# Angle measurement and circle arcs | Angles and intersecting lines | Geometry | Khan Academy

We already know that

an angle is formed when two rays share

a common endpoint. So, for example, let’s say

that this is one ray right over here, and then this is one

another ray right over here, and then they would

form an angle. And at this point

right over here, their common endpoint is called

the vertex of that angle. Now, we also know that not

all angles seem the same. For example, this

is one angle here, and then we could

have another angle that looks something like this. And viewed this way,

it looks like this one is much more open. So I’ll say more open. And this one right over

here seems less open. So to avoid having to just say,

oh, more open and less open and actually becoming a little

bit more exact about it, we’d actually want to

measure how open an angle is, or we’d want to have a

measure of the angle. Now, the most typical way

that angles are measured, there’s actually two major

ways of that they’re measured. The most typical

unit is in degrees, but later on in

high school, you’ll also see the unit of radians

being used, especially when you learn trigonometry. But the degrees convention

really comes from a circle. So let’s draw ourselves

a circle right over here, so that’s a circle. And the convention is that–

when I say convention, it’s just kind of what

everyone has been doing. The convention is that you

have 360 degrees in a circle. So let me explain that. So if that’s the

center of the circle, and if we make this ray our

starting point or one side of our angle, if you go all

the way around the circle, that represents 360 degrees. And the notation is 360, and

then this little superscript circle represents degrees. This could be read

as 360 degrees. Now, you might be saying, where

did this 360 number come from? And no one knows for sure,

but there’s hints in history, and there’s hints in just the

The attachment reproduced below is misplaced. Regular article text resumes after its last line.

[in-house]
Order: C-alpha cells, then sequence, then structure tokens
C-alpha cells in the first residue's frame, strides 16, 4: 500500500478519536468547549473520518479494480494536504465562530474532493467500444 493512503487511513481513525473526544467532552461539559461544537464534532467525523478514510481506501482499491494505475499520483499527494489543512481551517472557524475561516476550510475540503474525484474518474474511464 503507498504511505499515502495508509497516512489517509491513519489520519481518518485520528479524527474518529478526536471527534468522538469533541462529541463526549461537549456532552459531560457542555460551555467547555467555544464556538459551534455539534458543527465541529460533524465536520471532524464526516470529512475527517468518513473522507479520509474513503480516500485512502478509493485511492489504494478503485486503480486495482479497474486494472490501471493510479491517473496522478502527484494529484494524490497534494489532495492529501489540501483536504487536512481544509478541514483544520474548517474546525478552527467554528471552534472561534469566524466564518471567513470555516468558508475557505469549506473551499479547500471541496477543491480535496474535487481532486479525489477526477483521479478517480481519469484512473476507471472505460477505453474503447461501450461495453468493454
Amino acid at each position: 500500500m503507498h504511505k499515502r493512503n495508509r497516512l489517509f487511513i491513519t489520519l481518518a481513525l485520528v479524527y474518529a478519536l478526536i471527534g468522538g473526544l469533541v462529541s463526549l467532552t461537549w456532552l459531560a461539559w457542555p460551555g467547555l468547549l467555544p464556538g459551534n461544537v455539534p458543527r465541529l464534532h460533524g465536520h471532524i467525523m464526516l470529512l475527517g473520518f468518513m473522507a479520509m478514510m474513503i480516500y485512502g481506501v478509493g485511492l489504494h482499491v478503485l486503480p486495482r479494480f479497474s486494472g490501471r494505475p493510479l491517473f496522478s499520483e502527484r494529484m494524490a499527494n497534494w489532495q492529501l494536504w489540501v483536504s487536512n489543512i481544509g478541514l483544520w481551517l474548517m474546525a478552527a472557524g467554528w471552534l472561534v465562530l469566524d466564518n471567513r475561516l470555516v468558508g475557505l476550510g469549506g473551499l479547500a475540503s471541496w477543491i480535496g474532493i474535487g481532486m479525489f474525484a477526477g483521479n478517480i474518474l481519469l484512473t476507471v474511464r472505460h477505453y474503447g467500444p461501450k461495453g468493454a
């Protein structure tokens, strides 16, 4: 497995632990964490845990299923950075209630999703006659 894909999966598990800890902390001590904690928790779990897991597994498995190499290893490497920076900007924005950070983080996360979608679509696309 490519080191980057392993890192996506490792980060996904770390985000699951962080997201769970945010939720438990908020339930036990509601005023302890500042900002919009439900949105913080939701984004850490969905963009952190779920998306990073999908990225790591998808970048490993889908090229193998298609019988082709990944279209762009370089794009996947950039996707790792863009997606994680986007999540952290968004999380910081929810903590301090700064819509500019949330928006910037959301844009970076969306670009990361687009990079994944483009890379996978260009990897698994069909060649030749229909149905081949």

way that the universe works, or at least the Earth’s

rotation around the sun. You might recognize

or you might already realize that there are 365

days in a non-leap year, 366 in a leap year. And so you can imagine ancient

astronomers might have said, well, you know, that’s

pretty close to 360. And in fact, several

ancient calendars, including the Persians

and the Mayans, had 360 days in their year. And 360 is also a much

neater number than 365. It has many, many more factors. It’s another way of saying it’s

divisible by a bunch of things. But anyway, this has just been

the convention, once again, what history has handed

us, that a circle is viewed to have 360 degrees. And so one way we

could measure an angle is you could put one of the

rays of an angle right over here at this part of the circle, and

then the other ray of the angle will look something like this. And then the fraction of

the circle circumference that is intersected by these two

rays, the measure of this angle would be that

fraction of degrees. So, for example, let’s say that

this length right over here is 1/6 of the circle’s

circumference. So it’s 1/6 of the

way around the circle. Then this angle

right over here is going to be 1/6 of 360 degrees. So in this case, this

would be 60 degrees. I could do another example. So let’s say I had a circle like

this, and I’ll draw an angle. I’ll put the vertex at

the center of the angle. I’ll put one of the

rays right over here. You could consider

that to be 0 degrees. Or if the other ray was also

here, it would be 0 degrees. And then I’ll make the

other ray of this angle, let’s say it went straight up. Let’s say it went

straight up like this. Well, in this

situation, the arc that connects these two